- the badge of the Order of the Garter.
- membership in the Order.
- (initial capital letter)the Order itself.
- (usually initial capital letter)a member of the Order.
verb (used with object)
Origin of garter
Related Words for garterbadge, ribbon, braces, garters, colors, kudos, emblem, citation, cross, award, mention, accolade, star, distinction, medal, order
Examples from the Web for garter
Contemporary Examples of garter
And just in case she gets stuck up there, she has a garter belt–fanny pack around her thigh to keep a phone in and call for help.Miley’s 5 Wild Outfits From ‘23’
September 24, 2013
The Order of the Garter is the highest order of chivalry in the UK, and is in the exclusive gift of the monarch.Naughty Harry Passed Over for Order of Garter
April 24, 2013
The most persistent story about the Garter was first recorded in the fifteenth century.
The Order of the Garter has had a continuous history since Edward III founded the Order in 1348.
He should have been awarded a knighthood, even possibly the Garter.The Real James Bond: Ian Fleming’s Commandos Reviewed
November 19, 2011
Historical Examples of garter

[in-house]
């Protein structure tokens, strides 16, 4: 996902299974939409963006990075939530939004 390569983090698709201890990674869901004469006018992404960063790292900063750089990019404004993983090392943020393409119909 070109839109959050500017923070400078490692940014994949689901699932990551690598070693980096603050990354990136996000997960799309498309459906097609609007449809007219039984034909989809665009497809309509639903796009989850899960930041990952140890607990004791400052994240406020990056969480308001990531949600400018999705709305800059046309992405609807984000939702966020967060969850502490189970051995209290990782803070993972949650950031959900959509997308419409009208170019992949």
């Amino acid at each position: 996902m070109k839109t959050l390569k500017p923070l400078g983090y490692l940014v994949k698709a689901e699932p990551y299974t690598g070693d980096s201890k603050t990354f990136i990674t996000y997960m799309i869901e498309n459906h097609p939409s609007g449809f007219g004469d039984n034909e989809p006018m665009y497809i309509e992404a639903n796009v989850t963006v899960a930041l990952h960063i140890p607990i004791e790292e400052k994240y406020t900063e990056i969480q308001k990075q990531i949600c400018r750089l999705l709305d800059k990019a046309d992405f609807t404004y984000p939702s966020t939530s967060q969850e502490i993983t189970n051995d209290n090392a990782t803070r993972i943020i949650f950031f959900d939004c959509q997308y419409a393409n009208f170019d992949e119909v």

"I jest took up a garter," she said, with some apology in her tone.Meadow Grass
Ten o'clock in the morning beheld them at the door of the Garter Inn at Harwich.The Tavern Knight
What could the Peerage, what could the Garter, what could a seat in the Cabinet do for me?Tony Butler
Charles James Lever
There was a great lath of a fellow who kept the "Star and Garter" public-house.Recollections
David Christie Murray
It looked the kind of thing a woman might carry in her garter.The Grell Mystery
- an elastic strap attached to a belt or corset having a fastener at the end, for holding up women's stockings
- a similar fastener attached to a garter belt worn by men in order to support socksAlso called (in Britain and certain other countries): suspender
Word Origin for garter
noun the Garter
early 14c., from Old North French gartier "band just above or below the knee" (Old French jartier, 14c., Modern French jarretière), from garet "bend of the knee," perhaps from Gaulish (cf. Welsh garr "leg"). Garter as the highest order of knighthood (mid-14c.), according to Froissart was established c.1344 by Edward III, though the usual story of how it came about is late (1614) and perhaps apocryphal. The verb is mid-15c., from the noun. Garter snake (U.S.) so called from resemblance to a ribbon. Garter belt first noticed 1913.